I would suggest getting her water tested, bring the results back here, and we can help you to sort it out.
Good Luck with it!
 

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Discussion Starter #6
hi dawn, what would you suggest about the brown algae? is it as simple as upgrading to a better flourescent bulb? my tank looks pristine except for the brown algae growing everywhere. i got 2 snails to help but i dont see a difference. thanks!
 

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With the brown algae, again, it is a matter if identifying the cause. If overfeeding was the issue, that should also show up in water parameters. Algae, whatever the species of it, needs only the 2 things to thrive... light and nutrient level. If there is no nutrient level to feed it, then the next logical place to start looking is type of light bulb(s) being used, and also the age of the bulb(s) being used. If a bulb is more than 8 months old, I suggest replacing it. Are there live plants in the tank that need anything specific for light?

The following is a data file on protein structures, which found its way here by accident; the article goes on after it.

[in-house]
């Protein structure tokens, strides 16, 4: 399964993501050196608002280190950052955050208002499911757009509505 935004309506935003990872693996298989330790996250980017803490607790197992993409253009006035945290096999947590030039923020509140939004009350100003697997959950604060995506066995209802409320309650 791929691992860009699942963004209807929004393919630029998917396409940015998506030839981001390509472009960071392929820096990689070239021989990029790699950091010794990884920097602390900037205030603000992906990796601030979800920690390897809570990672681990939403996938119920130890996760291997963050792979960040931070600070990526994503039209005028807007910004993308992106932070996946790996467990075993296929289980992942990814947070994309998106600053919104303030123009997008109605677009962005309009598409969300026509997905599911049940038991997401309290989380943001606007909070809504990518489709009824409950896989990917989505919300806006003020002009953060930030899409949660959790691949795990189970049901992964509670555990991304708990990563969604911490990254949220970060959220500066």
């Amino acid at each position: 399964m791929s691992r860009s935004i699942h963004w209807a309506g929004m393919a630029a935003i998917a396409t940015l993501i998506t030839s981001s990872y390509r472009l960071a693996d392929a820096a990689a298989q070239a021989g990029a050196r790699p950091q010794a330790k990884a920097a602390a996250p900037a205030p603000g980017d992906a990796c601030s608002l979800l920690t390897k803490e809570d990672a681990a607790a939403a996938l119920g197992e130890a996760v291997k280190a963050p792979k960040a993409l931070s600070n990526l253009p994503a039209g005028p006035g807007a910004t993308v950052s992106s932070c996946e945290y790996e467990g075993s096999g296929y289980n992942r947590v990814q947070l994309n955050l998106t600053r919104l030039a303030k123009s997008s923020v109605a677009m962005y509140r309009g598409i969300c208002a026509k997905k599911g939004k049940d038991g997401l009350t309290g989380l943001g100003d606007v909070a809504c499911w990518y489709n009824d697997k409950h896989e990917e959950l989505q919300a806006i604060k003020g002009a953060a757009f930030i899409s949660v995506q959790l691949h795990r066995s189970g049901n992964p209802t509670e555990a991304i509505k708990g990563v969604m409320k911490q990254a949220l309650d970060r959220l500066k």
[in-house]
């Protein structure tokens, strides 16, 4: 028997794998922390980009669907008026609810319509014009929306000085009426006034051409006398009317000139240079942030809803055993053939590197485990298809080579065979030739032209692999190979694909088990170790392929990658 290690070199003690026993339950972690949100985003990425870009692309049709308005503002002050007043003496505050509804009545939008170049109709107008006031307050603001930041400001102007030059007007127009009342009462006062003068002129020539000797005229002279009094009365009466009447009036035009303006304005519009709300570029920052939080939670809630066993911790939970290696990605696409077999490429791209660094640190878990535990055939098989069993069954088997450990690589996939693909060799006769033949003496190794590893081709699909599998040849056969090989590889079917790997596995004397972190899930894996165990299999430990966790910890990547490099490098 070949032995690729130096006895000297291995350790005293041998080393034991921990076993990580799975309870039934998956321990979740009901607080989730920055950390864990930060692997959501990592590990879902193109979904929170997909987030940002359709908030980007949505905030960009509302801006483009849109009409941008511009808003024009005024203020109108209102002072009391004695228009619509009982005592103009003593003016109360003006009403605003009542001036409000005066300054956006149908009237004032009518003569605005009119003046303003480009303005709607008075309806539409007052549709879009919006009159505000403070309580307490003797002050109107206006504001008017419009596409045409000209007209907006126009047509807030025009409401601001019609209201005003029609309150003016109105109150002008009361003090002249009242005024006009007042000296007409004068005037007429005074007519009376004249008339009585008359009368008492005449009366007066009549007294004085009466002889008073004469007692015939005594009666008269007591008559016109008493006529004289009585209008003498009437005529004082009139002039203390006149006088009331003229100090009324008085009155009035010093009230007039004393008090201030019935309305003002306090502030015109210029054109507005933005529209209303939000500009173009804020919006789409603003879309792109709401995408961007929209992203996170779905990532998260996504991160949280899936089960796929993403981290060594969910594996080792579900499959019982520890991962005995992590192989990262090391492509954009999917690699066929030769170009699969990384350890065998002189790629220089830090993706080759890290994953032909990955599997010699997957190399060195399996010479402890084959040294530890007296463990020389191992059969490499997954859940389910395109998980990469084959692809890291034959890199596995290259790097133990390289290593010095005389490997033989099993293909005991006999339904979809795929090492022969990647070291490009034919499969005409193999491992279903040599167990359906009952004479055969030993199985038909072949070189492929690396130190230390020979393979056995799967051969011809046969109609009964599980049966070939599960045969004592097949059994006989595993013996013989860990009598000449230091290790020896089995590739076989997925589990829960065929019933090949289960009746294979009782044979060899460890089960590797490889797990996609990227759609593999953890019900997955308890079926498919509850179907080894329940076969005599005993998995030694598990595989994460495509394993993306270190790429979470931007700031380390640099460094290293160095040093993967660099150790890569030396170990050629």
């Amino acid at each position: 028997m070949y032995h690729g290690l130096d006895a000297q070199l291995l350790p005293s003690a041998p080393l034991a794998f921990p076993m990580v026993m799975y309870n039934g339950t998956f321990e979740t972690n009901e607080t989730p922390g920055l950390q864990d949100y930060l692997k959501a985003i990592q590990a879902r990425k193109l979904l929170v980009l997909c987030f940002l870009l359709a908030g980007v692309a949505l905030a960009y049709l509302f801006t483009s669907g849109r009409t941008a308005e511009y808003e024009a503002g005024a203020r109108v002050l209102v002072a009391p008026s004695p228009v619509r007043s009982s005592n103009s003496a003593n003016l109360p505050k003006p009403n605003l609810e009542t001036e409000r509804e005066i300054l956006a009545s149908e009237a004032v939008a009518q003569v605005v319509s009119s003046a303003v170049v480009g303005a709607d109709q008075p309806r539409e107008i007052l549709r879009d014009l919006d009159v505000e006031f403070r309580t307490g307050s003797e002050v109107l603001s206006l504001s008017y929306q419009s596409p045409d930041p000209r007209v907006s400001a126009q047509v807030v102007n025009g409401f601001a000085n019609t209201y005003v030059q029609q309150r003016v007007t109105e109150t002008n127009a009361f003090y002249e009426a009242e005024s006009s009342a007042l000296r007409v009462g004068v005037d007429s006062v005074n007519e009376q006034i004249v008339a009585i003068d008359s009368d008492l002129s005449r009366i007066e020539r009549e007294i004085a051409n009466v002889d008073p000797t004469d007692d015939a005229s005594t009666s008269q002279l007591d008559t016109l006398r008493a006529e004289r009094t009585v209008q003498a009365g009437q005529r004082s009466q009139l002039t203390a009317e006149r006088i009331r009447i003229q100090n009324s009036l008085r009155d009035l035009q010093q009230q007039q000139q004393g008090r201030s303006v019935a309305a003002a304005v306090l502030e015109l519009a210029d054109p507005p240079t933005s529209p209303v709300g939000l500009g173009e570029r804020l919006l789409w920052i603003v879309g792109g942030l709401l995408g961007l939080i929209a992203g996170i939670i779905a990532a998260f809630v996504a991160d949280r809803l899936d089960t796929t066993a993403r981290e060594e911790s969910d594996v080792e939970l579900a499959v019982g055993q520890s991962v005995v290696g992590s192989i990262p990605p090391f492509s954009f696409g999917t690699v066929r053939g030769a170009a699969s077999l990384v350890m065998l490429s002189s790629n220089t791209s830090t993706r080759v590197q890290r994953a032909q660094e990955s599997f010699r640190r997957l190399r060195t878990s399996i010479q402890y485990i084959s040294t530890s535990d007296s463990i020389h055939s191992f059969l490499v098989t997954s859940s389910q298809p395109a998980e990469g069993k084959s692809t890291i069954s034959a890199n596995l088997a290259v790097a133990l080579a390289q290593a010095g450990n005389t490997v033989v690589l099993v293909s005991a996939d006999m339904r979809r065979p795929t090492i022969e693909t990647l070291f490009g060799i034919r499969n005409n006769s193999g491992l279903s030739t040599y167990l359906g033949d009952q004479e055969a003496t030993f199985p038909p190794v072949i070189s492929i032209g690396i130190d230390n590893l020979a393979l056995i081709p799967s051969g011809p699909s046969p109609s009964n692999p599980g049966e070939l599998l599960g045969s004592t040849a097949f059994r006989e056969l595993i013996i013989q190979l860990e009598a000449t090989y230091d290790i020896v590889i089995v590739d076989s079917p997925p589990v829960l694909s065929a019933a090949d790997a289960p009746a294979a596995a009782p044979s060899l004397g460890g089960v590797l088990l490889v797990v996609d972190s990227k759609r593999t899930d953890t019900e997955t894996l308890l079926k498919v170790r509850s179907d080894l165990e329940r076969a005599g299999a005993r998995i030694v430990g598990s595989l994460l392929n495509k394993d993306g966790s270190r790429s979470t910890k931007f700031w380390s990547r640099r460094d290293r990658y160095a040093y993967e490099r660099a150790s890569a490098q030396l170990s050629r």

I'm pretty good at problem solving for stuff like this, but it's difficult with me not knowing enough info about your tank. The more info you can give me, the easier and quicker I can help you. When you say water params are normal... what are the actual numbers coming out for ammonia, nitrite, nitrate, and pH? I've talked to others who rely on the LFS to tell them about their water quality, and the LFS says "normal"... yet I can run the tests on that same water sample 10 minutes later, and it's all out of whack. It is sometimes a matter of who is testing, what kits they're using, and if they're doing the tests correctly.
At this point I don't know enough to further troubleshoot your situation. Feel free to post more information for me to work with, I will try my best to help you resolve this issue. If it gets too complicated for you, drop me an IM and we can find a messenger program to chat on until we sort it out... sometimes it's easier to ask questions and get immediate answers.
Good Luck with it!
 

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Discussion Starter #8
all of my info is in the track my tank section, i journal all of the stuff i do with my tank...my ph is about 7.4, my ammonia is 0 my nitrites 0 my nitrates are about 20 and i do weekly water changes of about 10-20 percent using spring water. the bulb is flourescent and came with my tank setup, which i purchased august 19 of this year. are you suggesting that i should try leaving the light OFF? cuz i read somewhere else on this forum that the way to treat brown algae is to upgrade to a brighter bulb (or increase lighting)...is this wrong? thanks for all your help!

Bri